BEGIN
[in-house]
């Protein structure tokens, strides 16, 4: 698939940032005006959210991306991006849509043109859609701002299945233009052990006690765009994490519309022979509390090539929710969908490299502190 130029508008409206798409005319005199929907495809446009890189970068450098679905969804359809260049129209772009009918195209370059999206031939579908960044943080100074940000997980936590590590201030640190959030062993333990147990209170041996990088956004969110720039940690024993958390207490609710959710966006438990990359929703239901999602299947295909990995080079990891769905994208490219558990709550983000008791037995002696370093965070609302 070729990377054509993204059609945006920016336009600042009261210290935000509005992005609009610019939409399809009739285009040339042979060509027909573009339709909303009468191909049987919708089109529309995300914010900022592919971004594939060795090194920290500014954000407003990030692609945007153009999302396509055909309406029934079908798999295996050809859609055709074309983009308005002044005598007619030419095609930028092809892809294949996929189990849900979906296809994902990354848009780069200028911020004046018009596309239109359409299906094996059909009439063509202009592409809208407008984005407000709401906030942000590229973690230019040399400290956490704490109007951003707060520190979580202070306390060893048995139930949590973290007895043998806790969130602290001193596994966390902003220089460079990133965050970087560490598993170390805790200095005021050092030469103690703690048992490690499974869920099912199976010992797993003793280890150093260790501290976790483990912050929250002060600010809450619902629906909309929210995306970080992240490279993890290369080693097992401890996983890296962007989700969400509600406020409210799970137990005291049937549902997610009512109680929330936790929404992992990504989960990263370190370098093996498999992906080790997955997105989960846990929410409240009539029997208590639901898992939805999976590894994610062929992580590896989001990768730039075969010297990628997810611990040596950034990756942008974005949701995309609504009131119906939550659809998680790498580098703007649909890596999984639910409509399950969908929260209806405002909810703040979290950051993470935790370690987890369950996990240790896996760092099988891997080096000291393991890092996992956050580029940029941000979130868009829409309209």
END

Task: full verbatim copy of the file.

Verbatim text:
[in-house]
């Protein structure tokens, strides 16, 4: 698939940032005006959210991306991006849509043109859609701002299945233009052990006690765009994490519309022979509390090539929710969908490299502190 130029508008409206798409005319005199929907495809446009890189970068450098679905969804359809260049129209772009009918195209370059999206031939579908960044943080100074940000997980936590590590201030640190959030062993333990147990209170041996990088956004969110720039940690024993958390207490609710959710966006438990990359929703239901999602299947295909990995080079990891769905994208490219558990709550983000008791037995002696370093965070609302 070729990377054509993204059609945006920016336009600042009261210290935000509005992005609009610019939409399809009739285009040339042979060509027909573009339709909303009468191909049987919708089109529309995300914010900022592919971004594939060795090194920290500014954000407003990030692609945007153009999302396509055909309406029934079908798999295996050809859609055709074309983009308005002044005598007619030419095609930028092809892809294949996929189990849900979906296809994902990354848009780069200028911020004046018009596309239109359409299906094996059909009439063509202009592409809208407008984005407000709401906030942000590229973690230019040399400290956490704490109007951003707060520190979580202070306390060893048995139930949590973290007895043998806790969130602290001193596994966390902003220089460079990133965050970087560490598993170390805790200095005021050092030469103690703690048992490690499974869920099912199976010992797993003793280890150093260790501290976790483990912050929250002060600010809450619902629906909309929210995306970080992240490279993890290369080693097992401890996983890296962007989700969400509600406020409210799970137990005291049937549902997610009512109680929330936790929404992992990504989960990263370190370098093996498999992906080790997955997105989960846990929410409240009539029997208590639901898992939805999976590894994610062929992580590896989001990768730039075969010297990628997810611990040596950034990756942008974005949701995309609504009131119906939550659809998680790498580098703007649909890596999984639910409509399950969908929260209806405002909810703040979290950051993470935790370690987890369950996990240790896996760092099988891997080096000291393991890092996992956050580029940029941000979130868009829409309209």